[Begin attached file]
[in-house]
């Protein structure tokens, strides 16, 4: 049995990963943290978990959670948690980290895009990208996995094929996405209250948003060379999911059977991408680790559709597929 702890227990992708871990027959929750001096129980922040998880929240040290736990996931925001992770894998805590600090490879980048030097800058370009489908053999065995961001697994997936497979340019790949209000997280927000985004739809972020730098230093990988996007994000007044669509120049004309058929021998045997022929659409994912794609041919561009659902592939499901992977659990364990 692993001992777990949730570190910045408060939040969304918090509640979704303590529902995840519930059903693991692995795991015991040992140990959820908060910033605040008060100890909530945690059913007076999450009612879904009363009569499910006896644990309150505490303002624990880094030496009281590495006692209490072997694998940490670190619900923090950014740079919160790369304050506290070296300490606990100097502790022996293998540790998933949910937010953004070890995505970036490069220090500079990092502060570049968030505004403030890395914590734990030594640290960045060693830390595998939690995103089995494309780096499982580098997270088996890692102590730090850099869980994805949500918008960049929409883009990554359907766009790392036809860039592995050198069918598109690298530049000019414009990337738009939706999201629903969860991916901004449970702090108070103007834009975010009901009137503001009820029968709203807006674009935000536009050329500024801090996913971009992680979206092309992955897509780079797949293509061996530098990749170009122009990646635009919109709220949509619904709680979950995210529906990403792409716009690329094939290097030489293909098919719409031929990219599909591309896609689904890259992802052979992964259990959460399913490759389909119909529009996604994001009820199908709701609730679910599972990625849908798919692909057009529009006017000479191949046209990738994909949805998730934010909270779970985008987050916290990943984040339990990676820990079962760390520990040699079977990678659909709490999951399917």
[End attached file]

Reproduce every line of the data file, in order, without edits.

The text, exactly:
[in-house]
């Protein structure tokens, strides 16, 4: 049995990963943290978990959670948690980290895009990208996995094929996405209250948003060379999911059977991408680790559709597929 702890227990992708871990027959929750001096129980922040998880929240040290736990996931925001992770894998805590600090490879980048030097800058370009489908053999065995961001697994997936497979340019790949209000997280927000985004739809972020730098230093990988996007994000007044669509120049004309058929021998045997022929659409994912794609041919561009659902592939499901992977659990364990 692993001992777990949730570190910045408060939040969304918090509640979704303590529902995840519930059903693991692995795991015991040992140990959820908060910033605040008060100890909530945690059913007076999450009612879904009363009569499910006896644990309150505490303002624990880094030496009281590495006692209490072997694998940490670190619900923090950014740079919160790369304050506290070296300490606990100097502790022996293998540790998933949910937010953004070890995505970036490069220090500079990092502060570049968030505004403030890395914590734990030594640290960045060693830390595998939690995103089995494309780096499982580098997270088996890692102590730090850099869980994805949500918008960049929409883009990554359907766009790392036809860039592995050198069918598109690298530049000019414009990337738009939706999201629903969860991916901004449970702090108070103007834009975010009901009137503001009820029968709203807006674009935000536009050329500024801090996913971009992680979206092309992955897509780079797949293509061996530098990749170009122009990646635009919109709220949509619904709680979950995210529906990403792409716009690329094939290097030489293909098919719409031929990219599909591309896609689904890259992802052979992964259990959460399913490759389909119909529009996604994001009820199908709701609730679910599972990625849908798919692909057009529009006017000479191949046209990738994909949805998730934010909270779970985008987050916290990943984040339990990676820990079962760390520990040699079977990678659909709490999951399917």